Use the rational zeros theorem to find all the real zeros of the polynomial function. use the zeros to factor f over the real numbers. f(x)=x^3-5x^2-61x-55???
Use the rational zeros theorem to find all the real zeros of the polynomial function.use the zeros to factor f over the real numbers.
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f(x)=x3-5x2-61x-55. The rational roots are formed by the ratios of ±1 ±11 ±5 /±1
f(-1)=-1-5+61-55=0 -1 is a zero. If we divide by x-(-1)=x+1 we get a quadratic
-1|1 -5 -61 -55
-1 6 55
1 -6 -55 0 x2-6x-55, which factors to (x-11)(x+5), whose zeroes are 11 and -5
Note: -125-125+305-55=0 i.e. f(-5)=0
The polynomial of odd degree always has at least one real zero, since complex roots of a polynomial with rational coefficients must always appear in conjugate pairs (like a+bi and a-bi, where i=√-1).
In this case x=-1 is the root. Indeed,
Thus, we can factor (x+1) out using synthetic division.
Now let us solve for other roots,
x2-6x-55=0; It is immediately obvious that, since the product of two roots must be -55 and their sum must be 6, those roots are 11 and -5. Therefore we obtain:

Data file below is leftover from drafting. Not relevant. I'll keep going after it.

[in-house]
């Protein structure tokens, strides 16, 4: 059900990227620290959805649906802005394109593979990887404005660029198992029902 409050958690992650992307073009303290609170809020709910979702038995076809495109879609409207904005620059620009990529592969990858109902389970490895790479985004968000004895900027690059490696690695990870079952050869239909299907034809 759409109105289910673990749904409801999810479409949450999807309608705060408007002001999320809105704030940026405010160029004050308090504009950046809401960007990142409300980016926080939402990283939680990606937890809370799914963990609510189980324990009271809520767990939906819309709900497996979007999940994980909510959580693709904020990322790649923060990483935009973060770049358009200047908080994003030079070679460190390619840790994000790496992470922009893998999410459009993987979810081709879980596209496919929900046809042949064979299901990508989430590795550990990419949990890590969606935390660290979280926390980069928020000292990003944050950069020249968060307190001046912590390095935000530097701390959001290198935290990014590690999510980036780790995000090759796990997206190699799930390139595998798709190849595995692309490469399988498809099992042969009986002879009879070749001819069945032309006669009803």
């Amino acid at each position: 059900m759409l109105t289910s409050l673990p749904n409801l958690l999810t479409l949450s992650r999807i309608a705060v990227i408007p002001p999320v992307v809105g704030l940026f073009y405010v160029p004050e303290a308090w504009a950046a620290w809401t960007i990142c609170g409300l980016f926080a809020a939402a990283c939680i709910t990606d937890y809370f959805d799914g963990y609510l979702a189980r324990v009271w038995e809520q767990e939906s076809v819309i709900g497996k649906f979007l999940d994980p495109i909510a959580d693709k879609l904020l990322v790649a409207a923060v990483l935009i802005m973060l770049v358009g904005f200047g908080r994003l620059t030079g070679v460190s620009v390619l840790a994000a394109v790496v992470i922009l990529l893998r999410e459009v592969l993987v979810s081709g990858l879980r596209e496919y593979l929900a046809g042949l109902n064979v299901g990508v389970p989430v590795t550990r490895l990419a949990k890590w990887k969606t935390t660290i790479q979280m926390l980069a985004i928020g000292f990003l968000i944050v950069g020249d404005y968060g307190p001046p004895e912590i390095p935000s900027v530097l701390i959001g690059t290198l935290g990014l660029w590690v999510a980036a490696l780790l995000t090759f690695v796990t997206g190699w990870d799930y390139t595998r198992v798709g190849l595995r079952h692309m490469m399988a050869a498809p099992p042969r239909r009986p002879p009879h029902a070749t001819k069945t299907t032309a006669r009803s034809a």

f(x) = X3 - 5X2 -61X - 55
Possible rational roots : ±1, ±5 ,±11, ±55
try : X=-1
( -1)3 -5 (-1)2 -61( -1) - 55 = -1-5 + 61 -55 = 0
X= -1 is one of the solution.
X3 - 5X2 - 61 X - 55 , should be divisible by (X +1). You can do the long division and find the
Also : any polynomial of any degree axn + bXn -1 + cXn-2 + ......
If the irrational and complex roots are counted, the total number of roots equal to the degree of
Sum of the roots : X1 + X2 + X3 + ....+ Xn = -b/a
X1 . X2 . X3 .....Xn = X0 /a
Like in the case of f(x) = X3 - 5X2 - 61X -55
X1 + X2 + X3 = 5
X1 . X2 . X 3 = 55
X1 = -1 X2 + X3 = 6
X2 . X3 =-55
Quadratic with roots of X2 , X2 will be:
X2 - 6 X - 55 =0
(X - 11)( X+5 ) =0 X = 11 X = -5
Doing the long division you should come up with the same answer.